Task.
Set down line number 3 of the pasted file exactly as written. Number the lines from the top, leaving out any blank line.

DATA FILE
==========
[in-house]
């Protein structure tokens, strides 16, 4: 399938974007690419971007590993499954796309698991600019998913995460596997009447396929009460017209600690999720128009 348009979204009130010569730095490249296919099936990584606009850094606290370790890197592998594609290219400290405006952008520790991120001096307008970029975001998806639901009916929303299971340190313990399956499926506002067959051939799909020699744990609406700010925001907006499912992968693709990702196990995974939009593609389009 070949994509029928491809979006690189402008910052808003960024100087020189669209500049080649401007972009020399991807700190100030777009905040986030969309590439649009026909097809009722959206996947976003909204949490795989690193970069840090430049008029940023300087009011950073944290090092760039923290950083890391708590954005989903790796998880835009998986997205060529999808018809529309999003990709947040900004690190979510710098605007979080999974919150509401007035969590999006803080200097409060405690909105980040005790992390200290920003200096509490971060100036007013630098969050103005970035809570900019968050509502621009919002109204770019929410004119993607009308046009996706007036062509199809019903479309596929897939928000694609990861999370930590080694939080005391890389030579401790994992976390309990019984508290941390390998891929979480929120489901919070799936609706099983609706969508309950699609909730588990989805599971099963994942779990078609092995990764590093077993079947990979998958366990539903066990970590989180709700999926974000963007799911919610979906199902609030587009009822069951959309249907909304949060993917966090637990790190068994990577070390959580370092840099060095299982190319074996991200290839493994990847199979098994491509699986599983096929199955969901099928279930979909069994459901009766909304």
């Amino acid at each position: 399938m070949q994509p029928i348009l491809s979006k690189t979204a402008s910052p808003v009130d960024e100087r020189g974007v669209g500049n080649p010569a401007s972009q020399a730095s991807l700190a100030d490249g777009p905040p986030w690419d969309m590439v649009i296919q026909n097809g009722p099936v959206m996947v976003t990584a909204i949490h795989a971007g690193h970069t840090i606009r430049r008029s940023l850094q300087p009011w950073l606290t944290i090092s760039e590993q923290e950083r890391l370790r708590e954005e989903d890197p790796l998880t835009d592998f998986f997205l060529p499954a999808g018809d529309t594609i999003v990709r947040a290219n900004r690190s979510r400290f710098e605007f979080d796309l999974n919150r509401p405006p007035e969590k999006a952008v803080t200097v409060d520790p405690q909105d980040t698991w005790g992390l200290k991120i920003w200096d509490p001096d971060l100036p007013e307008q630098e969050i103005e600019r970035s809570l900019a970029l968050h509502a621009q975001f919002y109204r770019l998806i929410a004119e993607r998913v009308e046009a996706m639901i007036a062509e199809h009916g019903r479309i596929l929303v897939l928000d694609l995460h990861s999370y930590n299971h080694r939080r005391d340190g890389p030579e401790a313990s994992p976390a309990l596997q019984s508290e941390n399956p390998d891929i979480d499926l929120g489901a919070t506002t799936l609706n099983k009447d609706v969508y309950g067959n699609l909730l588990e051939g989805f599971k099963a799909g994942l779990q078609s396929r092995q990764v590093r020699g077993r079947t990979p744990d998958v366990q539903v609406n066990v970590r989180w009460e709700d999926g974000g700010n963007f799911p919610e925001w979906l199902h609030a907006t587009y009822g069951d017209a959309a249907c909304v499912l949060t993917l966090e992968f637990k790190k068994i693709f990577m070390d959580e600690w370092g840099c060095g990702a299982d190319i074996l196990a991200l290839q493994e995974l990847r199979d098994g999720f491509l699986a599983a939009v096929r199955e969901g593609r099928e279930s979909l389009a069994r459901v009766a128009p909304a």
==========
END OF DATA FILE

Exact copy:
């Amino acid at each position: 399938m070949q994509p029928i348009l491809s979006k690189t979204a402008s910052p808003v009130d960024e100087r020189g974007v669209g500049n080649p010569a401007s972009q020399a730095s991807l700190a100030d490249g777009p905040p986030w690419d969309m590439v649009i296919q026909n097809g009722p099936v959206m996947v976003t990584a909204i949490h795989a971007g690193h970069t840090i606009r430049r008029s940023l850094q300087p009011w950073l606290t944290i090092s760039e590993q923290e950083r890391l370790r708590e954005e989903d890197p790796l998880t835009d592998f998986f997205l060529p499954a999808g018809d529309t594609i999003v990709r947040a290219n900004r690190s979510r400290f710098e605007f979080d796309l999974n919150r509401p405006p007035e969590k999006a952008v803080t200097v409060d520790p405690q909105d980040t698991w005790g992390l200290k991120i920003w200096d509490p001096d971060l100036p007013e307008q630098e969050i103005e600019r970035s809570l900019a970029l968050h509502a621009q975001f919002y109204r770019l998806i929410a004119e993607r998913v009308e046009a996706m639901i007036a062509e199809h009916g019903r479309i596929l929303v897939l928000d694609l995460h990861s999370y930590n299971h080694r939080r005391d340190g890389p030579e401790a313990s994992p976390a309990l596997q019984s508290e941390n399956p390998d891929i979480d499926l929120g489901a919070t506002t799936l609706n099983k009447d609706v969508y309950g067959n699609l909730l588990e051939g989805f599971k099963a799909g994942l779990q078609s396929r092995q990764v590093r020699g077993r079947t990979p744990d998958v366990q539903v609406n066990v970590r989180w009460e709700d999926g974000g700010n963007f799911p919610e925001w979906l199902h609030a907006t587009y009822g069951d017209a959309a249907c909304v499912l949060t993917l966090e992968f637990k790190k068994i693709f990577m070390d959580e600690w370092g840099c060095g990702a299982d190319i074996l196990a991200l290839q493994e995974l990847r199979d098994g999720f491509l699986a599983a939009v096929r199955e969901g593609r099928e279930s979909l389009a069994r459901v009766a128009p909304a």